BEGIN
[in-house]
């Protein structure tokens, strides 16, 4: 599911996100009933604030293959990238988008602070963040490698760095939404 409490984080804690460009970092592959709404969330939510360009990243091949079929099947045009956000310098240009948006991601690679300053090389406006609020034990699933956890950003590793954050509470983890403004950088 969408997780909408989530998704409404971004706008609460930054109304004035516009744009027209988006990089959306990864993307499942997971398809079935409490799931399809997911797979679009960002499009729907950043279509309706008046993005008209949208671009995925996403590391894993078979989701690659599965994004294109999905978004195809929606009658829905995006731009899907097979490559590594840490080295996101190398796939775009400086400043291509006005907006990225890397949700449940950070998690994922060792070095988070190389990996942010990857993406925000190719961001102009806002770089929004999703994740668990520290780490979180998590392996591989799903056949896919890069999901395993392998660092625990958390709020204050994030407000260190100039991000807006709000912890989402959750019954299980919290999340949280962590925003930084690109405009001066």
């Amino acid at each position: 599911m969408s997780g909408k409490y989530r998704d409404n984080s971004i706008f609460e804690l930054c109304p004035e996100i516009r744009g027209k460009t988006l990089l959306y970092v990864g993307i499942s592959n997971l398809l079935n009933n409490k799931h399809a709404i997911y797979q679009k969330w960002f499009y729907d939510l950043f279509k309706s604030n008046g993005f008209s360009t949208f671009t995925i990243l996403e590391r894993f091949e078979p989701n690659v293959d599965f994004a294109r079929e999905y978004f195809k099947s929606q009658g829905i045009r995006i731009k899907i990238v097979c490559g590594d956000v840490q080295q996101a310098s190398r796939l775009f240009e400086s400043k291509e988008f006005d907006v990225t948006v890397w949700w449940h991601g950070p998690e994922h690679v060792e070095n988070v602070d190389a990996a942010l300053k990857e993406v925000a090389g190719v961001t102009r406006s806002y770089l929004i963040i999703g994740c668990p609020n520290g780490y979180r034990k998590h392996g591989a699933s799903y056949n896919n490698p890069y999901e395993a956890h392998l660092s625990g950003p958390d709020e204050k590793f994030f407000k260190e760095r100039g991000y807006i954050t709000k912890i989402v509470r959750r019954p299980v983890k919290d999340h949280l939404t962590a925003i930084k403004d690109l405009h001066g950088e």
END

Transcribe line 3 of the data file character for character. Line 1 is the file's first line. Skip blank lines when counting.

């Amino acid at each position: 599911m969408s997780g909408k409490y989530r998704d409404n984080s971004i706008f609460e804690l930054c109304p004035e996100i516009r744009g027209k460009t988006l990089l959306y970092v990864g993307i499942s592959n997971l398809l079935n009933n409490k799931h399809a709404i997911y797979q679009k969330w960002f499009y729907d939510l950043f279509k309706s604030n008046g993005f008209s360009t949208f671009t995925i990243l996403e590391r894993f091949e078979p989701n690659v293959d599965f994004a294109r079929e999905y978004f195809k099947s929606q009658g829905i045009r995006i731009k899907i990238v097979c490559g590594d956000v840490q080295q996101a310098s190398r796939l775009f240009e400086s400043k291509e988008f006005d907006v990225t948006v890397w949700w449940h991601g950070p998690e994922h690679v060792e070095n988070v602070d190389a990996a942010l300053k990857e993406v925000a090389g190719v961001t102009r406006s806002y770089l929004i963040i999703g994740c668990p609020n520290g780490y979180r034990k998590h392996g591989a699933s799903y056949n896919n490698p890069y999901e395993a956890h392998l660092s625990g950003p958390d709020e204050k590793f994030f407000k260190e760095r100039g991000y807006i954050t709000k912890i989402v509470r959750r019954p299980v983890k919290d999340h949280l939404t962590a925003i930084k403004d690109l405009h001066g950088e």